The Shroud of Turin has been in the news a bit recently, and I blogged about how it can be replicated using completely natural methods (something many Shroud-proponents say cannot be done – whoops). Well, now the Shroudies are back, with one of them claiming that she has seen ancient writing on the actual Shroud which “proves” it was the funeral covering for Christ’s burial.
A Vatican researcher has rekindled the age-old debate over the, saying that faint writing on the linen proves it was the burial cloth of Jesus. Experts say the historian may be reading too much into the markings, and they stand by carbon-dating that points to the shroud being a medieval forgery.
Barbara Frale, a researcher at the Vatican archives, says in a new book that she used computer-enhanced images of the shroud to decipher faintly written words in Greek, Latin and Aramaic scattered across the cloth.
She asserts that the words include the name “(J)esu(s) Nazarene” — or Jesus of Nazareth — in Greek. That, she said, proves the text could not be of medieval origin because no Christian at the time, even a forger, would have mentioned Jesus without referring to his divinity. Failing to do so would risk being branded a heretic.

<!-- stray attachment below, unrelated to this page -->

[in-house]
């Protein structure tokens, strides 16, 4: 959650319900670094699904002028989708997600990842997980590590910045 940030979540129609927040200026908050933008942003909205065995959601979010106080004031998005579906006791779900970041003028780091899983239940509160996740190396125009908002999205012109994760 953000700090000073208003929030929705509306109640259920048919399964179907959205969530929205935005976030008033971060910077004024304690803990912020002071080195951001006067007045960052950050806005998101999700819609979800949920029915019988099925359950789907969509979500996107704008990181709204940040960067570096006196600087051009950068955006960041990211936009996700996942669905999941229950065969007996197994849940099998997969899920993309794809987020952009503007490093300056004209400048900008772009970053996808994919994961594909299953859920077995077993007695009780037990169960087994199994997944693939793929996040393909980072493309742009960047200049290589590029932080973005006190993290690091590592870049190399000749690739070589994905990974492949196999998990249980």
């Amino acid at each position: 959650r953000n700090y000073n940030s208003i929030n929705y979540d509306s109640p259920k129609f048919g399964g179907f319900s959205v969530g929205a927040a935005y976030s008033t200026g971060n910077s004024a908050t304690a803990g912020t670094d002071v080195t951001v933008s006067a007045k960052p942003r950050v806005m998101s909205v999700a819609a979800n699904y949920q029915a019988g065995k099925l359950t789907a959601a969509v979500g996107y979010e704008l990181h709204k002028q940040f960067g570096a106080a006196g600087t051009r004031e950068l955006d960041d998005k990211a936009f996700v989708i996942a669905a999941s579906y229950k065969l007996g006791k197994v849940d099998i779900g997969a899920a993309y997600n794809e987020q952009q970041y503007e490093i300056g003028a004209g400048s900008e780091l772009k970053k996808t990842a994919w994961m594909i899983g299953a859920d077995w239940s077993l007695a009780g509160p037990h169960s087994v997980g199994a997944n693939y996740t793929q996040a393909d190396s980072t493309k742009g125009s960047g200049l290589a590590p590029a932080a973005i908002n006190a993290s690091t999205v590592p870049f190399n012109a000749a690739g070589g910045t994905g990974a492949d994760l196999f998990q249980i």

Of course, the claim of “proof” here flies in the face of much other evidence which clearly shows the Shroud’s origins as a pious fraud in the 1300s A.D., way past the burial date of Christ. This includes evidence from independent radiocarbon dating tests, as well as evidence from historical, iconographic, pathological, physical, and chemical sources that points to its inauthenticity. As one of the foremost skeptical Shroud researchers, Joe Nickell, has concluded: the shroud is a 14th century painting, not a 2000-year-old cloth with Christ’s image. And, concerning these most recent claims of seeing writing in the Shroud, they are dubious for multiple reasons…